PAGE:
ga(qualname_bits, append=1)(lambda_with_angles)
                  setattr(func, lit(__qualname__=1), ga(dot, join=1)(qualname_bits))
              x = lambda a: a
              def y(a):
                  return a

              edit: I guess if I’m using Python 3.8’s / syntax I can use CodeType.replace too

              1. 5

                Async is actually fairly easy. asycnio existed even before the async/await syntax was introduced. Async functions (in 3.8, before it was different) return an object with an __await__ method that returns an iterator, that the async runtime(usually asyncio, but others exist) iterate through, and get the requests for IO from, and sends back the results to the object via a send() method. await exists for connecting the iterators together conveniently, though it was (and still is) possible to do so via yield from. The parts in the language were there for a long time already, it just took a while to put it together and make it comfortable.

                Comprehensions can usually be trivially rewritten into generators. A simple case like (<item> for <identifiers> in <source> [if <condition>]) can be rewritten into

                def gen():
                    for <identifiers> in <source>:
                        if <condition>:
                            yield <item>

                It of course gets a bit more complicated when you get into multiple for’s in a comprehension, but that is still not too complicated to do.

                As for lambdas, your implementation might be workable, but that’s too much details for me to look into right now.

                1. 1

                  Yes, it’s easy to get the important behaviour of each, but for lambdas you were asking for something that’s indistinguishable. I believe my solution for lambdas yields something that is indistinguishable from a lambda constructed the usual way; I think it would be harder to do this with async or comprehensions.

                  1. 1

                    I don’t think it is too difficult to make async to work in a way that is indistinguishable from the way it works right now. As for comprehensions, the objects are just standard generator objects, nothing fancy there to make it difficult.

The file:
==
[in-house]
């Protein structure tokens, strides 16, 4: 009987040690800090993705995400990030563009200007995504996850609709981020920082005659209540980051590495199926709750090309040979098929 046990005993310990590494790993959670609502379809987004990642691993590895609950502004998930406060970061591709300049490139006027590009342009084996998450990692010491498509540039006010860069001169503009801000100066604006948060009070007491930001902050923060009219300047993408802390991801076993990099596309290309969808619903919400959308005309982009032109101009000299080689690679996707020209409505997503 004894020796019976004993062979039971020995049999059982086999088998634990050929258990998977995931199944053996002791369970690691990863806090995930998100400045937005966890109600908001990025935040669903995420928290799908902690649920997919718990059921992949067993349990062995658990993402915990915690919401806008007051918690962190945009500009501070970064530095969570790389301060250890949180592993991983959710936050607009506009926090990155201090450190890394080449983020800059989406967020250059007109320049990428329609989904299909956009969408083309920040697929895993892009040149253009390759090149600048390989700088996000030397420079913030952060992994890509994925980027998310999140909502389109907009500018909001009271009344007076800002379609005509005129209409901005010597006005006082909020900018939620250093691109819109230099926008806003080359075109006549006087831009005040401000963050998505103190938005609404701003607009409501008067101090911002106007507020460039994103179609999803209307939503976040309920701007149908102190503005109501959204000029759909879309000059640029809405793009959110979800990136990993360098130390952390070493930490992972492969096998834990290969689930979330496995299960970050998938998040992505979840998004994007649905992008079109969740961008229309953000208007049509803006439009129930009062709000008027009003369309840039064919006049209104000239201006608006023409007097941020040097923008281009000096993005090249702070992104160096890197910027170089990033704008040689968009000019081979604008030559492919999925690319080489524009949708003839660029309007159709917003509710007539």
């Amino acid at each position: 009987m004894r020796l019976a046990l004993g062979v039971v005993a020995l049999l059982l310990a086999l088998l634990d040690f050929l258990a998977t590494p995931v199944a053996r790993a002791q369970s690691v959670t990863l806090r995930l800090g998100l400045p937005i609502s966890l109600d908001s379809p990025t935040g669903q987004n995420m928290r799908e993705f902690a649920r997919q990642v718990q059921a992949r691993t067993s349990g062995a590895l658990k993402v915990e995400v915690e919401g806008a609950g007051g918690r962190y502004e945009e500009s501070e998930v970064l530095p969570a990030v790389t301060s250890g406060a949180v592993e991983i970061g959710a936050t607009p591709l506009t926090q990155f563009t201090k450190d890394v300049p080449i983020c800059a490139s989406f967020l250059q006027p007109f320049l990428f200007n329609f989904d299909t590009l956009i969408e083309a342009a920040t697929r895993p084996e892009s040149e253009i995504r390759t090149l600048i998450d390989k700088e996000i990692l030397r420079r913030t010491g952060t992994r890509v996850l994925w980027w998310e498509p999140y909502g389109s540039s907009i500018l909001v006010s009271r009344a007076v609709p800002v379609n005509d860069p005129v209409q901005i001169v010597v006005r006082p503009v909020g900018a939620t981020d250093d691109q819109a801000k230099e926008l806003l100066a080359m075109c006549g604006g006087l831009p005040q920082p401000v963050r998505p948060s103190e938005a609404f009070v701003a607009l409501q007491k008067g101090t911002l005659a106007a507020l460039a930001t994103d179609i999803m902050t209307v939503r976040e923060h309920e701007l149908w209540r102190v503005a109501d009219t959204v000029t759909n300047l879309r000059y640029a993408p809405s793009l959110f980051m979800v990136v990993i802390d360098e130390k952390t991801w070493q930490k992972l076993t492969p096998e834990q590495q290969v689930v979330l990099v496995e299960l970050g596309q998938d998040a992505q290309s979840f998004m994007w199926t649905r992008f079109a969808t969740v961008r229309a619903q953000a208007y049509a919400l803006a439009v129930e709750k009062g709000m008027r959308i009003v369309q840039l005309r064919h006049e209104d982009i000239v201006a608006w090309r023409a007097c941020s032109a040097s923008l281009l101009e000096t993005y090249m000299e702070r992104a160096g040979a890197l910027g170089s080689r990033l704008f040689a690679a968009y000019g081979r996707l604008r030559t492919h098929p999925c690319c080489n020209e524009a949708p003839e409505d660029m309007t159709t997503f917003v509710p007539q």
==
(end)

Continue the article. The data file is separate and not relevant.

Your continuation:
2. 2

          I think you can write any Python with lambdas without lambdas by repeatedly replacing a top-level lambda (i.e. one that isn’t nested inside another lambda) with a named function. The trick is to be sure to name other expressions and intermediate results you encounter along the way, so that you don’t reorder the evaluation of the lambda definitions you’re rewriting with respect to anything else; example below.

          I think this is hard for a human to do systematically without errors, but a compiler could do this sort of thing in its sleep, and a human could probably do this for all reasonable code, because reasonable code doesn’t tend to rely on effectful lambda definitions.

          a = [7]
          ((lambda f: (a.append(a), f)[1])(lambda f, x: f(x)))(lambda x, _=
           a[1].__setitem__(0, a[0] * 19): x(), lambda y=tuple(a): print(y[0])) # 133
          a = [7]
          def fn_1(f):
              return (a.append(a), f)[1]
          fn_1(lambda f, x: f(x))(lambda x, _=a[1].__setitem__(0, a[0] * 19): x(),
           lambda y=tuple(a): print(y[0])) # 133
          a = [7]
          def fn_1(f):
              return (a.append(a), f)[1]
          def fn_2(f, x):
              return f(x)
          var_1 = fn_1(fn_2)
          var_1(lambda x, _=a[1].__setitem__(0, a[0] * 19): x(), lambda y=tuple(a):
           print(y[0])) # 133
          a = [7]
          def fn_1(f):
              return (a.append(a), f)[1]
          def fn_2(f, x):
              return f(x)
          var_1 = fn_1(fn_2)
          def fn_3(x, _=a[1].__setitem__(0, a[0] * 19)):
              return x()
          def fn_4(y=tuple(a)):
          var_1(fn_3, fn_4) # 133